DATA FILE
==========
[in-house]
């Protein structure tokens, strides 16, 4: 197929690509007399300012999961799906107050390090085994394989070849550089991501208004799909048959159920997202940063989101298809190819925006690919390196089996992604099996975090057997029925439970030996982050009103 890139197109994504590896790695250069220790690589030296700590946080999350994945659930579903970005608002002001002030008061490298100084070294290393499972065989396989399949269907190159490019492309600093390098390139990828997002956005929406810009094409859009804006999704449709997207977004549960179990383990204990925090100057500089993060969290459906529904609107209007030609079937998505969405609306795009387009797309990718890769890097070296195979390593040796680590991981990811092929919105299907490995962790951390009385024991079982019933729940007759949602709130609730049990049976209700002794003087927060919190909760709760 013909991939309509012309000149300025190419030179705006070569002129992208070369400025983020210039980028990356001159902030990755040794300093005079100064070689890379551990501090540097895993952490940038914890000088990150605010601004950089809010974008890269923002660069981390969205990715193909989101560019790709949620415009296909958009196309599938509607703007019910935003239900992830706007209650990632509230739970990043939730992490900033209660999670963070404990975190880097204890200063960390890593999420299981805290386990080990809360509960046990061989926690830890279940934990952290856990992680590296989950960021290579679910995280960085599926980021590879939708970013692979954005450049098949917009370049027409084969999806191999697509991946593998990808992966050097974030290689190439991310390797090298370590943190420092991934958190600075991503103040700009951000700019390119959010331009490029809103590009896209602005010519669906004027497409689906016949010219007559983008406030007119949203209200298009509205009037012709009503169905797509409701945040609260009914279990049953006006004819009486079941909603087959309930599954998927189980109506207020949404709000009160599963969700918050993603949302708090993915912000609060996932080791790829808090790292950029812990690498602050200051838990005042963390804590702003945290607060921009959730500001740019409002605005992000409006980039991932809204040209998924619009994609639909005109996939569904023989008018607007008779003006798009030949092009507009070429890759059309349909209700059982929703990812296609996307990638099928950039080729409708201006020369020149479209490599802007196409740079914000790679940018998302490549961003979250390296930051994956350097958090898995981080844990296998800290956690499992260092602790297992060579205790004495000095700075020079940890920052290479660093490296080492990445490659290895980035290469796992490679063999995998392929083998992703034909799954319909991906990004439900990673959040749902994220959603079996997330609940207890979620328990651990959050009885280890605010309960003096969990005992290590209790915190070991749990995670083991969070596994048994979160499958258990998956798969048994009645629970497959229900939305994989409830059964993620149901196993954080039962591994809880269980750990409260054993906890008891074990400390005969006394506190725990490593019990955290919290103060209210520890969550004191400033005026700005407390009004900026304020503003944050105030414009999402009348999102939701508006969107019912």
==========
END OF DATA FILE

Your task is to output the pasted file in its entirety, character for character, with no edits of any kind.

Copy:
[in-house]
């Protein structure tokens, strides 16, 4: 197929690509007399300012999961799906107050390090085994394989070849550089991501208004799909048959159920997202940063989101298809190819925006690919390196089996992604099996975090057997029925439970030996982050009103 890139197109994504590896790695250069220790690589030296700590946080999350994945659930579903970005608002002001002030008061490298100084070294290393499972065989396989399949269907190159490019492309600093390098390139990828997002956005929406810009094409859009804006999704449709997207977004549960179990383990204990925090100057500089993060969290459906529904609107209007030609079937998505969405609306795009387009797309990718890769890097070296195979390593040796680590991981990811092929919105299907490995962790951390009385024991079982019933729940007759949602709130609730049990049976209700002794003087927060919190909760709760 013909991939309509012309000149300025190419030179705006070569002129992208070369400025983020210039980028990356001159902030990755040794300093005079100064070689890379551990501090540097895993952490940038914890000088990150605010601004950089809010974008890269923002660069981390969205990715193909989101560019790709949620415009296909958009196309599938509607703007019910935003239900992830706007209650990632509230739970990043939730992490900033209660999670963070404990975190880097204890200063960390890593999420299981805290386990080990809360509960046990061989926690830890279940934990952290856990992680590296989950960021290579679910995280960085599926980021590879939708970013692979954005450049098949917009370049027409084969999806191999697509991946593998990808992966050097974030290689190439991310390797090298370590943190420092991934958190600075991503103040700009951000700019390119959010331009490029809103590009896209602005010519669906004027497409689906016949010219007559983008406030007119949203209200298009509205009037012709009503169905797509409701945040609260009914279990049953006006004819009486079941909603087959309930599954998927189980109506207020949404709000009160599963969700918050993603949302708090993915912000609060996932080791790829808090790292950029812990690498602050200051838990005042963390804590702003945290607060921009959730500001740019409002605005992000409006980039991932809204040209998924619009994609639909005109996939569904023989008018607007008779003006798009030949092009507009070429890759059309349909209700059982929703990812296609996307990638099928950039080729409708201006020369020149479209490599802007196409740079914000790679940018998302490549961003979250390296930051994956350097958090898995981080844990296998800290956690499992260092602790297992060579205790004495000095700075020079940890920052290479660093490296080492990445490659290895980035290469796992490679063999995998392929083998992703034909799954319909991906990004439900990673959040749902994220959603079996997330609940207890979620328990651990959050009885280890605010309960003096969990005992290590209790915190070991749990995670083991969070596994048994979160499958258990998956798969048994009645629970497959229900939305994989409830059964993620149901196993954080039962591994809880269980750990409260054993906890008891074990400390005969006394506190725990490593019990955290919290103060209210520890969550004191400033005026700005407390009004900026304020503003944050105030414009999402009348999102939701508006969107019912």